Back in February, a friend called to invite me to a girls weekend in Vermont. I was knee deep in the job hunt, and afraid to commit to time away, but after nailing down the dates and talking with Mario, I decided to go for it. If I got a job, I'd just have to let my employer know I had plans. It could be my last chance to get away for a while, and, well, I miss my New England tribe something fierce.
I've said it a thousand times, but I'll say it again: I am overjoyed that we moved here. The Pacific Northwest is where I am meant to be. Maybe forever. But a long-distance move, no matter how welcome, means leaving things you love behind. Because it's never all bad. For us, it is the people we met through Kiddo's school. A group of parents and educators so amazing, I still can't quite get over the fact that we don't see them on the regular. We met them later in our New England years, and that is my only regret. I have yet to find a social circle here, which makes me miss them all the more.
Last Thursday I made the cross-country trek to Northern Vermont to meet them. Most knew I was coming, but for one it was a surprise. She's quite possibly the best person to surprise; her reaction crossed the entire happiness spectrum and I felt so darn loved. We all marveled at how, after almost a year apart, it was like I was never gone. That is certainly a testament to how amazing and welcoming these women are: I can be exactly who I am. Ugly bits and all. I can talk about my relationship, worries, fears, loves, parenting woes, and joys. Several times I waged that all too familiar emotional what if: Would I live here again for them?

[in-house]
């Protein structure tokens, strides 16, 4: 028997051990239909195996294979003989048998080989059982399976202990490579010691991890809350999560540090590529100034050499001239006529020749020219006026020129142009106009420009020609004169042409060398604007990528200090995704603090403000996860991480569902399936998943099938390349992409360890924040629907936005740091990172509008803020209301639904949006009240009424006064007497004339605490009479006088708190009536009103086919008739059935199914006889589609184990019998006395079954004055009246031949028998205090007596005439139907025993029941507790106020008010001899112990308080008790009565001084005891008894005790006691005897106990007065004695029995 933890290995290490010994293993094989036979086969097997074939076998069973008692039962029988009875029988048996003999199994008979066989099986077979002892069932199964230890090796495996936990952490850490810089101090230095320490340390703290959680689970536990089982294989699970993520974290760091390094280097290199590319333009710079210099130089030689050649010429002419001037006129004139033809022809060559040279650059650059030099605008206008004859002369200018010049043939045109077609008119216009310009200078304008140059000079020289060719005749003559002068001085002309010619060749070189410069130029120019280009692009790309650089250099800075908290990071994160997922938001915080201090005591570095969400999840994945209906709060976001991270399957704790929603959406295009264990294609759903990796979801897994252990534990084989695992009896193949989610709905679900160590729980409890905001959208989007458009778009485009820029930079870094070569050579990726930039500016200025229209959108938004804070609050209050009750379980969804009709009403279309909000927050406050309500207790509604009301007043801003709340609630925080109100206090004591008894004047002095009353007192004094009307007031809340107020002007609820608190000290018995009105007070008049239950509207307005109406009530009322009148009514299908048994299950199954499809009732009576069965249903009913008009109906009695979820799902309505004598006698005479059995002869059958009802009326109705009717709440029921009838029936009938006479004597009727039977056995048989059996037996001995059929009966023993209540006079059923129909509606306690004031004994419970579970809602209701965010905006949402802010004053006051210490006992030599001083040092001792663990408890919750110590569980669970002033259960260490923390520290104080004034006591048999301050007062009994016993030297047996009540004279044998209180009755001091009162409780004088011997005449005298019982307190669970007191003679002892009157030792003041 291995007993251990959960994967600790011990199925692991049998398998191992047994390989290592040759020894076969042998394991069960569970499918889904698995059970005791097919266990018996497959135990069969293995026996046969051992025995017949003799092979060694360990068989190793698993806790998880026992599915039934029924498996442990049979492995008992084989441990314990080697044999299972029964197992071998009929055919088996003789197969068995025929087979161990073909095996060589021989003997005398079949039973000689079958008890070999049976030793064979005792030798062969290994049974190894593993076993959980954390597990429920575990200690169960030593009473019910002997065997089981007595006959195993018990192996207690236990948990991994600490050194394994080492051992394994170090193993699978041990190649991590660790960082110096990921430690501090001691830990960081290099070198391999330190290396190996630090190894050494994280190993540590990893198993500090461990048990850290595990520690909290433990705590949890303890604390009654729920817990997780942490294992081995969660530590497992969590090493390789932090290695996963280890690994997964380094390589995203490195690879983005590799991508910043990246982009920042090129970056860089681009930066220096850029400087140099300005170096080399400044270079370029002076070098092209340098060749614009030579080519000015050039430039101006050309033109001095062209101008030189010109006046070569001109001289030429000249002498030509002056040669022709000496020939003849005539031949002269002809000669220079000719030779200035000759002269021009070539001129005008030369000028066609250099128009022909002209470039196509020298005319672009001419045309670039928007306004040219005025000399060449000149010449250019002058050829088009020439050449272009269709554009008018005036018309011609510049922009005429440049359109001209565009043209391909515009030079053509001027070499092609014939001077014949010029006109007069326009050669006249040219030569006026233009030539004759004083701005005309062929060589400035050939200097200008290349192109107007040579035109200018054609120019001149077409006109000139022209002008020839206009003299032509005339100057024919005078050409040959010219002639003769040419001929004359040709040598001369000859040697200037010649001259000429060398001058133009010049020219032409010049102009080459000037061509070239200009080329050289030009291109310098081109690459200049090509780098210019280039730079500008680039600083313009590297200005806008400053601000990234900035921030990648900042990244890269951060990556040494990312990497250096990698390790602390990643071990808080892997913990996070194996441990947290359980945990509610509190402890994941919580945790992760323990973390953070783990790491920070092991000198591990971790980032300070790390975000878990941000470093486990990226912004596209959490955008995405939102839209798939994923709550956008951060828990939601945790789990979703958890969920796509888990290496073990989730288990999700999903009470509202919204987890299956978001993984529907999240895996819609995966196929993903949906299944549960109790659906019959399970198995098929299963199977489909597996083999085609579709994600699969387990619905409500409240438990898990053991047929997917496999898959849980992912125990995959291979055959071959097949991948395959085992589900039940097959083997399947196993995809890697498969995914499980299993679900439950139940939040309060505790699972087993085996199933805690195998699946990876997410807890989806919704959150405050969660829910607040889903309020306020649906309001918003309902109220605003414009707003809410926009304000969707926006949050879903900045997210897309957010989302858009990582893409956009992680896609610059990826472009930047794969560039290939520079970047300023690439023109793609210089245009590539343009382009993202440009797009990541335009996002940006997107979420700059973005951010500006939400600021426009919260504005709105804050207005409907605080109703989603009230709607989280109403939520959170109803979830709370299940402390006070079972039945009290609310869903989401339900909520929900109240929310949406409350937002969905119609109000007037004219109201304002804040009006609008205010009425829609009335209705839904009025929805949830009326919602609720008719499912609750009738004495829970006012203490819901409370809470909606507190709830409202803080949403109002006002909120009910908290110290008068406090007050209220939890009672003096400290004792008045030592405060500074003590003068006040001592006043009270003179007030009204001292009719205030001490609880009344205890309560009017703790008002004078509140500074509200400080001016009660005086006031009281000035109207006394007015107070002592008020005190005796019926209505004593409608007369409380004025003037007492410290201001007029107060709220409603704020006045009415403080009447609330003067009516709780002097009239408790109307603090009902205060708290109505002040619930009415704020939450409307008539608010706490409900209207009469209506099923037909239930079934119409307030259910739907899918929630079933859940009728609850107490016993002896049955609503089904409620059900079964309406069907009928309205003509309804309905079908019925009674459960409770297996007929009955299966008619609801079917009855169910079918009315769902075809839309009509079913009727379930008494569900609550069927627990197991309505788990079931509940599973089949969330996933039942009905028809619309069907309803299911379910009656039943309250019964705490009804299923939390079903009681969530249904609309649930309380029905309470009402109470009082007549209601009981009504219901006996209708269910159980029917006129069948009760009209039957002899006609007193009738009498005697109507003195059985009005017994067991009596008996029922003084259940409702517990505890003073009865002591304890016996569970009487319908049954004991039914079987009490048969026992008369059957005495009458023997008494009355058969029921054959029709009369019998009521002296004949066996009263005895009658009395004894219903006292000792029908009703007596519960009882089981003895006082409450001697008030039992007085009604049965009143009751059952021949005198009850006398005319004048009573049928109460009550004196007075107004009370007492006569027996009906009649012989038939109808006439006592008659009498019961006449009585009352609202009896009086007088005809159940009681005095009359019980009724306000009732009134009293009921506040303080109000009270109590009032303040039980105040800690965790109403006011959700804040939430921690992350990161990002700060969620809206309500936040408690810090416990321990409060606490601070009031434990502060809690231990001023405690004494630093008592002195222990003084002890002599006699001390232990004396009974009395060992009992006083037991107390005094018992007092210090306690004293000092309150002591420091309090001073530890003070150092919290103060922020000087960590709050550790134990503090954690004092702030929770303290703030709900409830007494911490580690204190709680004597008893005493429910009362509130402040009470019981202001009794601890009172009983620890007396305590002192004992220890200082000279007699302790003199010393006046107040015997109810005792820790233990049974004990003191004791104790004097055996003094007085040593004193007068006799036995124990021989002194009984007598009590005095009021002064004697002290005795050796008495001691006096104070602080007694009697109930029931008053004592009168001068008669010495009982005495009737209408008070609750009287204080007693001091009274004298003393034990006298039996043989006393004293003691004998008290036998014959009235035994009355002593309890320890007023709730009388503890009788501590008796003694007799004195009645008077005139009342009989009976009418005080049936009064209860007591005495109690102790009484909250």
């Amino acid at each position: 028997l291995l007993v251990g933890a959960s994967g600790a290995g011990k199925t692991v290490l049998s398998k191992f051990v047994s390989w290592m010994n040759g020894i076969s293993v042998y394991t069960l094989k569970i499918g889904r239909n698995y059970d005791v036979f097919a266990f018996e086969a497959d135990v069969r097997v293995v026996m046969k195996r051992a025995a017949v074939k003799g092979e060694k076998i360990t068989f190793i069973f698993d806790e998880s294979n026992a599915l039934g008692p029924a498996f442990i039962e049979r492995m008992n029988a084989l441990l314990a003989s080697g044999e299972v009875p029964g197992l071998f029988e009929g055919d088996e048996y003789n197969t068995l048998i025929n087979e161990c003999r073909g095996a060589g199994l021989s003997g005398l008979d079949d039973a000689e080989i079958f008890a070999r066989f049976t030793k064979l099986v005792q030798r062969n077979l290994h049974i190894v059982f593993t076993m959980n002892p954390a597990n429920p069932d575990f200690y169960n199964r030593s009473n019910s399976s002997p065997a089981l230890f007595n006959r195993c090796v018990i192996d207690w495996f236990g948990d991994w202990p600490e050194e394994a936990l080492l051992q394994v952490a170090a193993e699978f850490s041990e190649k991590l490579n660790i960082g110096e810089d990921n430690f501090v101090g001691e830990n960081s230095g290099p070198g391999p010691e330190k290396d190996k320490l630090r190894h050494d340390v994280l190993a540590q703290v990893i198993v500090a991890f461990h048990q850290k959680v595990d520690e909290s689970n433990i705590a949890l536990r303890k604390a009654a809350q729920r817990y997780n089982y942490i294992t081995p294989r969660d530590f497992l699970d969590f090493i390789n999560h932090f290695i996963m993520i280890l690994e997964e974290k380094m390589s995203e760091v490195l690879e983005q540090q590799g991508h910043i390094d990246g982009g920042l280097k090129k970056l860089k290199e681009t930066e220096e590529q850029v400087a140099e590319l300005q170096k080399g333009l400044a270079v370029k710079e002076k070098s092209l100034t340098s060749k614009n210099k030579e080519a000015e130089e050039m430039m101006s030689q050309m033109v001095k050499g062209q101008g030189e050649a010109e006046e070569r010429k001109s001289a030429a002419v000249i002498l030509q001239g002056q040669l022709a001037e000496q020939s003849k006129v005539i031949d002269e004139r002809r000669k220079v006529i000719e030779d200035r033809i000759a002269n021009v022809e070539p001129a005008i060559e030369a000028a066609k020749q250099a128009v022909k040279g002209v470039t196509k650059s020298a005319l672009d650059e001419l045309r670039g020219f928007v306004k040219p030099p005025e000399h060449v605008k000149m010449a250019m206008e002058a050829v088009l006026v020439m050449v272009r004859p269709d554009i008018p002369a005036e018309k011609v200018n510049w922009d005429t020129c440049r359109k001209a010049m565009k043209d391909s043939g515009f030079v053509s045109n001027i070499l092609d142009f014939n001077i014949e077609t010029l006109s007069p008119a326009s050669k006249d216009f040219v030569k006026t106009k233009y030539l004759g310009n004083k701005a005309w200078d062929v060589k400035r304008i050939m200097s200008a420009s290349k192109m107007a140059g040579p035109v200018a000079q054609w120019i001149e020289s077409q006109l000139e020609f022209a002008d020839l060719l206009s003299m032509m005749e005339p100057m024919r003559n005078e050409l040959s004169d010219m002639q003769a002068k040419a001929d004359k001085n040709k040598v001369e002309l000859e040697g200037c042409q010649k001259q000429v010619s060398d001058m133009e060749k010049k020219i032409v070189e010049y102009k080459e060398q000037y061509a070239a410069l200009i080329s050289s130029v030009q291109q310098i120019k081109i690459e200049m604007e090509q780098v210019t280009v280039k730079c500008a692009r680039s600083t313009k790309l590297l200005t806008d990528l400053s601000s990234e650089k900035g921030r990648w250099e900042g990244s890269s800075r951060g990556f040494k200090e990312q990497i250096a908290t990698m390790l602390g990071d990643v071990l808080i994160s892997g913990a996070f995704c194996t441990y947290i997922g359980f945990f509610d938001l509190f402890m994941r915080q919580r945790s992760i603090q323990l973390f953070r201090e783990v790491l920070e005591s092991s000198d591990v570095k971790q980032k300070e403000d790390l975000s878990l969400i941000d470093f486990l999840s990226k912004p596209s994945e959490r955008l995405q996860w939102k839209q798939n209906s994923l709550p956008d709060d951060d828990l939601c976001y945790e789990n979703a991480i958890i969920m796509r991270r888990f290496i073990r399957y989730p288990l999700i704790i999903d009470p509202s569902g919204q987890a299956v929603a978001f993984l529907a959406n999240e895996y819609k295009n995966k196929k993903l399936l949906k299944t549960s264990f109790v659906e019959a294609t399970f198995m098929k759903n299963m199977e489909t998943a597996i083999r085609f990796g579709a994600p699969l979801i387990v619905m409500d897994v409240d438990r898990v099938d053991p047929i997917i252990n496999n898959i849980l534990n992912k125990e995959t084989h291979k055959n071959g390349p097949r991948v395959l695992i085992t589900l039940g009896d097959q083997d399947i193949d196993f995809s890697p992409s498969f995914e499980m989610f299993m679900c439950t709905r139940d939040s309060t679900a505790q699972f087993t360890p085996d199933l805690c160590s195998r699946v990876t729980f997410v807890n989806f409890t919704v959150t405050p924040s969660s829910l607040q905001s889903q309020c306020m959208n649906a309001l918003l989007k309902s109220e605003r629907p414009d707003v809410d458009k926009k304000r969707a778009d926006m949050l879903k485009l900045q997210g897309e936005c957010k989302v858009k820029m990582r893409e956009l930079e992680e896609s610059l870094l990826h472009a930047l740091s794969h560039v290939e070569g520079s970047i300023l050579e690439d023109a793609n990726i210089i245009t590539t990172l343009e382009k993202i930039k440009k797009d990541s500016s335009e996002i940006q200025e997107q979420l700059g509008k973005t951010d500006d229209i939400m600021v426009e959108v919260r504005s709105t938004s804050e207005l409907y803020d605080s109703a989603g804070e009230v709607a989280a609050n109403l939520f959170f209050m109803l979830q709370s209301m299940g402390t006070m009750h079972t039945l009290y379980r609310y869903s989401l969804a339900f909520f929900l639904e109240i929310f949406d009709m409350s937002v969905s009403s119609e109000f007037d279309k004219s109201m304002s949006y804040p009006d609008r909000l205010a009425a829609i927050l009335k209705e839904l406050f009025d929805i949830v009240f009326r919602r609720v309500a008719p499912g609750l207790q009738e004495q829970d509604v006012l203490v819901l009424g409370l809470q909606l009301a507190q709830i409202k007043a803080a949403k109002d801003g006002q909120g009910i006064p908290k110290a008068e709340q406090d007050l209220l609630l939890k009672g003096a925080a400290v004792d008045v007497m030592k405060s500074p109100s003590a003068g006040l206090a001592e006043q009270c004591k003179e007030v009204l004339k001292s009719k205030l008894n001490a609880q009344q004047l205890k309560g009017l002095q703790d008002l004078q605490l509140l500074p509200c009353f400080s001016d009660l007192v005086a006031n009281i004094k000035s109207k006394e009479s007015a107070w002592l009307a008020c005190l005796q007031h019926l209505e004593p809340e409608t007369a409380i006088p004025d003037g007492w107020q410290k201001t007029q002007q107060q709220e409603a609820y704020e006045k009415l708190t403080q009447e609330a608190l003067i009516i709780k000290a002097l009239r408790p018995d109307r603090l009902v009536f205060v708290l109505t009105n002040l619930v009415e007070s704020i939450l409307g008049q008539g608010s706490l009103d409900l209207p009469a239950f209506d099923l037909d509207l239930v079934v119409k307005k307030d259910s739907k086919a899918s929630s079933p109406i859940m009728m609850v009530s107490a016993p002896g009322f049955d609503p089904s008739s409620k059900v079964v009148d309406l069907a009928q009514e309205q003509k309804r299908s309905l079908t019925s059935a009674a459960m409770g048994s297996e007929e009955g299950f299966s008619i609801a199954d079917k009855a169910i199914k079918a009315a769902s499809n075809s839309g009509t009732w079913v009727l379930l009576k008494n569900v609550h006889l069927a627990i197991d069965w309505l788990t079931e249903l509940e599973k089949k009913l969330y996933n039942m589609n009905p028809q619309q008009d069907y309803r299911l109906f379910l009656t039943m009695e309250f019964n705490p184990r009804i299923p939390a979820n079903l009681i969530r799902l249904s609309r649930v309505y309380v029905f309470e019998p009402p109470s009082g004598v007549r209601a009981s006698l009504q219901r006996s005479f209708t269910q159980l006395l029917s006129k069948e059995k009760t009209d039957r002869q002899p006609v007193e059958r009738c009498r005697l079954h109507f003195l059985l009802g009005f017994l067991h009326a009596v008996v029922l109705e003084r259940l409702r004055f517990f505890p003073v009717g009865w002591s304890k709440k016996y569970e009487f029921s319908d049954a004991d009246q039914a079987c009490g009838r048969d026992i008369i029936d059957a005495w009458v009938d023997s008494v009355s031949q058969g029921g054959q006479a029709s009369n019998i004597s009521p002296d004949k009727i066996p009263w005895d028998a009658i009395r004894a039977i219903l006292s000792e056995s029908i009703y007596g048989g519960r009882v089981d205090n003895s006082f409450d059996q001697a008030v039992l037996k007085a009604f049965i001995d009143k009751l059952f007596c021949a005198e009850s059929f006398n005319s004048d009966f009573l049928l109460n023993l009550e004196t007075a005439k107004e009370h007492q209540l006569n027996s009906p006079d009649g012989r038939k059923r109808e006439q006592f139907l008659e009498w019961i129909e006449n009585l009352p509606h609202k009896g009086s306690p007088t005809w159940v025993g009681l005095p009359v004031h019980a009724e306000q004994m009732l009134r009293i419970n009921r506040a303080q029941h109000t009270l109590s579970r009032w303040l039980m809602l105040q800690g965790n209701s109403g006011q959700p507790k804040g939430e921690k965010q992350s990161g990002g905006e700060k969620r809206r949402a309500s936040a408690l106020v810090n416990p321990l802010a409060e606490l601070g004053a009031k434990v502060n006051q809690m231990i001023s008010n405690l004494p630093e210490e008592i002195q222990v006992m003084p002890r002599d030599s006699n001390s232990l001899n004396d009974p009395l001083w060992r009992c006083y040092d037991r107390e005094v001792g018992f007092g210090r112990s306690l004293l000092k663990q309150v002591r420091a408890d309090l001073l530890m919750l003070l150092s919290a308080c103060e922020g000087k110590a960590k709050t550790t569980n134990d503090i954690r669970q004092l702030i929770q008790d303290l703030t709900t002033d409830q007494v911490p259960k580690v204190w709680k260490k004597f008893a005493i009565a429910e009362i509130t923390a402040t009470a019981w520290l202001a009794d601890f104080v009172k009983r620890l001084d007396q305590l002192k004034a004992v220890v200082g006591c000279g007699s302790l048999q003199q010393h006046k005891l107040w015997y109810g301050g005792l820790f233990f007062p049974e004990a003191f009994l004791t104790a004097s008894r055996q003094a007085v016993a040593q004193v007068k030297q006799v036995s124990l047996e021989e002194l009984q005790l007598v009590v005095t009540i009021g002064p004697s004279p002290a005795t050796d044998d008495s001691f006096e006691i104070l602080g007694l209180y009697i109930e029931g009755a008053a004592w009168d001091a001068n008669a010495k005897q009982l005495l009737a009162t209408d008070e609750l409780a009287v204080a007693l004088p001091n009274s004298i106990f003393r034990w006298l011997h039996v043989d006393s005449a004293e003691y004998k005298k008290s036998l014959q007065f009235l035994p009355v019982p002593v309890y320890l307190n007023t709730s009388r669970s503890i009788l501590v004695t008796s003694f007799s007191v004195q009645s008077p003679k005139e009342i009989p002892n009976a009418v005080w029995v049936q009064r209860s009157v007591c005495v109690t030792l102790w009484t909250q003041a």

Though if this trip reminded me of anything, it's that the world is small these days. And also that one must always say yes to a girls weekend.
We spent three glorious days visiting craft + farmers markets, local shops, and the quaint little villages that make up the area. There was also laughter to the point of tears, mixed drinks, and too many shenanigans to recount. (Though girl code prevents the disclosure of such things anyway.)
This one's for my girls. (Cue photo dump.)
Aforementioned shenanigans. Can we talk about the brilliance that is this photo?!
So much laughter. It did my soul a world of good.
These Medicine Cards blew my (skeptical) mind. Each of us drew vastly different cards and they were crazy accurate. I gained so much insight.
Snow still lingering in the mountains.
Homemade Pad Thai (the best I've ever had, hands down), five forks, and Cards Against Humanity. And laughing until water came out my nose.
A darling little friend who caught a ride on my shirt.
One of my friends went back to school to get her Master's Degree so she can teach visually impaired kids. I am so proud of you, Jane! (Also, how about this birthday cake Angy made for her? In braille! She's my hero.)